PhillyCAM launches the nation’s first pre-apprenticeship program in media making

-Courtesy of PhillyCAM

Seven aspiring media creatives from Philadelphia are currently participating in a pre-apprenticeship program for Arts2Work, the first federally-registered National Apprenticeship program in media arts and creative technologies in the country.

A program of the Alliance for Media Arts + Culture, Arts2Work creates pipelines to careers in media entertainment, journalism, advertising, and related fields for artists of color, women, youth, LGBTQ, people with disabilities and those experiencing economic instability. Arts2Work’s mission is to provide access to creative careers for those traditionally excluded from such opportunities and to ensure equity, inclusion and economic sustainability for creative workers, businesses and organizations.

PhillyCAM — Philadelphia’s award-winning community media center — is the first organization in the country to launch an Arts2Work Pre-Apprenticeship program to prepare young people to enter the workforce as apprentices. Instructors and mentors have been working with seven young people since June.

Participants:

-Keyssh, she/her/they, 19, Southwest Philadelphia, Blacktivist, Writer, and Photographer
-Shanayah Wyche, she/her, 21, Northwest Philadelphia, Writer and Educator
-Ramses Leonel Montes, they/them, 20, North Philadelphia, Producer
-Myrdéliz Montes, they/them, 18, North Philadelphia, Filmmaker
-Darien Woodard, he/him, 18, Northeast Philadelphia, Director/Writer
-Jade Lewis McFall, she/her, 21, Northeast Philadelphia, Media Maker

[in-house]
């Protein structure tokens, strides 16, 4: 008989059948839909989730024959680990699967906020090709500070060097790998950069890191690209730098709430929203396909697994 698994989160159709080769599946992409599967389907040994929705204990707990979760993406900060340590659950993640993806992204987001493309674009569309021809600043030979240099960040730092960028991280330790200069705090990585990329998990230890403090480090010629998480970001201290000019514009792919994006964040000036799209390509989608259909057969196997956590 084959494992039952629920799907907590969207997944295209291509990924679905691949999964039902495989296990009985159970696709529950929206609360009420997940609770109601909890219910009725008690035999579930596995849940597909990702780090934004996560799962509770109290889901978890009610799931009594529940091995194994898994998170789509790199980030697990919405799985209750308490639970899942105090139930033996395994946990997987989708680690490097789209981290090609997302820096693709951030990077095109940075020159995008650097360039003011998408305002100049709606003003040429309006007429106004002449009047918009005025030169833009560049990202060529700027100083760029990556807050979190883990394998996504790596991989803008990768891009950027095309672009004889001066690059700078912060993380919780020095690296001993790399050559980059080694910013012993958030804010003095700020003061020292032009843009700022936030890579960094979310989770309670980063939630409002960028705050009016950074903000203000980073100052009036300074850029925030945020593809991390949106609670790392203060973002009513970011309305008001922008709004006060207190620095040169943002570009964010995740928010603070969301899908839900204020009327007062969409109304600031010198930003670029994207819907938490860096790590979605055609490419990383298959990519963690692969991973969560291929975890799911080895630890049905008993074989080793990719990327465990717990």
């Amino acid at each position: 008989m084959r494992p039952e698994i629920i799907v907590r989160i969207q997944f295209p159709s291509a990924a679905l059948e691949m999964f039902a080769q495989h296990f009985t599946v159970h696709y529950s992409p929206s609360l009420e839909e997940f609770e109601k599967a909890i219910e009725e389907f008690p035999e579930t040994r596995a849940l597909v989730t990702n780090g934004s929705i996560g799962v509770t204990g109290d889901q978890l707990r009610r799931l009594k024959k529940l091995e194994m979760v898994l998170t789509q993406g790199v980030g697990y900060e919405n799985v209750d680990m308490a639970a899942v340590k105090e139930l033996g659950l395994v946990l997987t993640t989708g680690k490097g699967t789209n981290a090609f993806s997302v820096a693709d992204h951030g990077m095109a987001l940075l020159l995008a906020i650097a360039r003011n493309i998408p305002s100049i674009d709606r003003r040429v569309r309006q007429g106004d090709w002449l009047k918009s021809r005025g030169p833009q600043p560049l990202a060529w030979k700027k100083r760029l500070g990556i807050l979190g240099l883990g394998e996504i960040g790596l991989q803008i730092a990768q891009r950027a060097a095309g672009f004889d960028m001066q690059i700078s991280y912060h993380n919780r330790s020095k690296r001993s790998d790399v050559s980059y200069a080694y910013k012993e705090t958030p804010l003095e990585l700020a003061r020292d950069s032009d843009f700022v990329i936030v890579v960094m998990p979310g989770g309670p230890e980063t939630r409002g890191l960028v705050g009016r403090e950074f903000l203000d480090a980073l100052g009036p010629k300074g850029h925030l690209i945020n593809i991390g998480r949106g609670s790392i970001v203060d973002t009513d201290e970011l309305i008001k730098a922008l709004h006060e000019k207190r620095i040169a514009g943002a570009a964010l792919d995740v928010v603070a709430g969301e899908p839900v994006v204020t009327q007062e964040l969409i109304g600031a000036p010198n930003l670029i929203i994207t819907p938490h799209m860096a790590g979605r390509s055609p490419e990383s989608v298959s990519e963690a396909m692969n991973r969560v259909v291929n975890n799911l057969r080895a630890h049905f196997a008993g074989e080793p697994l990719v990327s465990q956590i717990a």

-Jasmin Carter, she/her, 19, North Philadelphia, Filmmaker

With support from the US Department of Labor, the Alliance for Media Arts + Culture spent a year getting Arts2Work approved as a federally-registered Apprenticeship Program. Companies who hire Apprentices can qualify for salary and tax subsidies and training grants.

“The media industry is built on a culture of unpaid or low-paid internships,” says Wendy Levy, Executive Director of the Alliance. “We are working to create an inclusive model where talented people with big dreams can find an open door, training, portfolio-building opportunities, an industry mentor who looks like them, and a path to a living wage job where their voice is valued.”

PhillyCAM’s program pivoted to a virtual format during the global pandemic, but it has progressed uninterrupted. Each participant is paired with a mentor — award-winning filmmakers, creative entrepreneurs, producers, and educators — to support their career and personal development.

So far, the Apprentices have created stories on the defunding arts and culture programs, the OccupyPHA movement, the representation of trans individuals in the media, and more. The program is registered in Pennsylvania and made possible with a grant from the PASmart program of the State of Pennsylvania (a statewide movement supporting workforce accountability, readiness and training), along with operating support from the MacArthur Foundation and Adobe. It will conclude on August 27.

“I can think of no better time to be preparing young media creatives of color to enter the workforce as the industry is finally acknowledging the lack of diversity in their ranks. Through this experience the pre-apprentices are developing their voices and refining their professional goals to be ready to transform the industry.” said Gretjen Clausing, PhillyCAM’s Executive Director.

For more information go to https://phillycam.org/arts2work.

 

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